This means that even if you built your first AI application using OpenAI APIs, you can easily switch to using Llama2 or Mistral variants. The best performing LLMs currently are Llama2 and Mixtral 8x7B. Alternatively, in some scenarios, even smaller models might suffice. Hugging Face leaderboard is a great resource to check the trending AI models for particular applications.
3. Risks from Lack of Transparency
As we have mentioned before, Closed-Source AI obscures how the software works, what data it uses, and what decisions it makes. This creates problems of trust, accountability, and fairness, as users may not know how the software affects their privacy, security, or rights. They may not be able to challenge or correct errors or biases in the software. This is a major problem for enterprise use cases, as incorrect responses or responses with a bias can have far-reaching implications.
Open-Source AI allows developers to inspect, audit, and verify the model's behavior and outcomes. This ensures that enterprise users can reduce bias in the models, makes sure that AI models don’t misbehave, and puts guardrails for any risky or faulty behavior.
4. Long-Term Cost Implications
Open-Source AI has several advantages over Closed-Source AI in terms of cost-effectiveness in the long run. Open-Source AI is typically free to use, and so the only initial investment is around the cloud GPU infrastructure required for serving the model.
In the case of Closed-Source AI, it is cheaper to get started, as it works on a per-token pricing model. However, in the long run, and especially in real-world scenarios of everyday use, the cost quickly adds up.
With Open-Source AI, the pricing remains predictable as the model is hosted on the company’s infrastructure, which typically has a fixed monthly cost. Since the same model would be able to serve many users, and there are no cost implications even with heavy usage, Open-Source AI often turns out to be far more cost-effective in real world scenarios.
5. Data Localization and Compliance
Data localization and compliance are two major concerns for any enterprise customer that deals with sensitive or proprietary information, such as customer data, financial records, trade secrets, intellectual property, etc.
Data localization refers to the legal requirement imposed by certain countries for companies to store and process data on servers physically located within the country's borders. Governments enforce this as a means to protect personal information from foreign surveillance and enhance national security, and to ensure that citizens' data is subject to local privacy laws and laws of the land.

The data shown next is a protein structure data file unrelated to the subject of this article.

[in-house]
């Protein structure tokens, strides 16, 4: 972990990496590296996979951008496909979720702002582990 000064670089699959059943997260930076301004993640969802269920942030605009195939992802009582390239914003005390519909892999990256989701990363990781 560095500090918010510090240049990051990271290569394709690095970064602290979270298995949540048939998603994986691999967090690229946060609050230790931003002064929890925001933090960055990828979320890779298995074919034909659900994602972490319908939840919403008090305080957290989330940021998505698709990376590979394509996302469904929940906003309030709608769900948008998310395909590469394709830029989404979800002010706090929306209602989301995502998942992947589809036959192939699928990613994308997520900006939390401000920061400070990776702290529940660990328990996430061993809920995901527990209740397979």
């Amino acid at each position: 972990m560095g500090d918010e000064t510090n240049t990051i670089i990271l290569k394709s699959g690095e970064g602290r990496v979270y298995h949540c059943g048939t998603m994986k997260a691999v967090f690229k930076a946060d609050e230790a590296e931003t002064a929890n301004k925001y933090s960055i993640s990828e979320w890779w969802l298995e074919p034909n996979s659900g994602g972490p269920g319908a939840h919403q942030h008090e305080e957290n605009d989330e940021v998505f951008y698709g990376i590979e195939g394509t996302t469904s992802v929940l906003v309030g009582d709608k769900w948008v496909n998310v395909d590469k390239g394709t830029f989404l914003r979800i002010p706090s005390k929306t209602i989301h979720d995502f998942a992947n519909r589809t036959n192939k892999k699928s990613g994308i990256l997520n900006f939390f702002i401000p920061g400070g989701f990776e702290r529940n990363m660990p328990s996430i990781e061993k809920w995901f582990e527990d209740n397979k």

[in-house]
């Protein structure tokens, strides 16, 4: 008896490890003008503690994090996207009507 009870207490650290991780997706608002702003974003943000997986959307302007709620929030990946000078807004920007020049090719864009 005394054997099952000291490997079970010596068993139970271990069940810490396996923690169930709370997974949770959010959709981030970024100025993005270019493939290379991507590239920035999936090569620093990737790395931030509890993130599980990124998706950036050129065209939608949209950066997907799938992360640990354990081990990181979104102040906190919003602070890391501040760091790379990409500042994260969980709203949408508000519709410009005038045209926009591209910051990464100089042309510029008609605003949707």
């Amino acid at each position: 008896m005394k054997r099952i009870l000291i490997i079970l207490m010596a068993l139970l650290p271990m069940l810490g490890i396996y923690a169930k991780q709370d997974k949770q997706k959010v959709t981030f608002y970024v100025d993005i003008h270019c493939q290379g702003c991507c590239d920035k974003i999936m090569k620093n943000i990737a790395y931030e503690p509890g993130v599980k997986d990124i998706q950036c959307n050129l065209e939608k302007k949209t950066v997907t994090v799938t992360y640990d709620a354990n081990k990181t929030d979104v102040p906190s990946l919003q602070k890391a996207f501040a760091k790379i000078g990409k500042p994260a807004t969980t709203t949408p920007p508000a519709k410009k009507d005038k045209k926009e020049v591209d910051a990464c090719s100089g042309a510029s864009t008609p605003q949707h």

In most cases, data localization is of significant importance due to compliance requirements mandated by the government. If companies violate this, they stand to incur substantial business risk.
Data breaches can have serious consequences, such as legal liabilities, reputational damage, loss of competitive advantage, and customer trust erosion. Data security, therefore, is one of the most crucial factors to consider for any CIO looking to leverage Gen AI. It is essential to choose an AI platform that can protect company data from unauthorized access, misuse, or leakage.
This is one of the biggest advantages of Open-Source AI. Since the company hosts the AI model on their own cloud infrastructure, and either builds an RAG pipeline, or fine-tunes the AI model with their own data, the data always remains fully in control of the company and within its own infrastructure. However, with proprietary Closed-Source AI, the platforms expect you to upload your sensitive data, and this poses several risks. You must trust the vendor or provider of the AI software without knowing what is going on under the hood and you have no way of knowing whether the AI software has any bugs or vulnerabilities that could expose your data to hackers, competitors, or even used by the vendor themselves. Moreover, you have no control over how the vendor uses your data for their own purposes, such as training their AI models, improving their products, or selling it to third parties.
These are some of the key questions that every CIO should ask before choosing a Generative AI platform. Ultimately, as you would discover sooner or later, Open-Source AI works far better as an option for enterprise and business users who are looking to deploy AI in their organizations.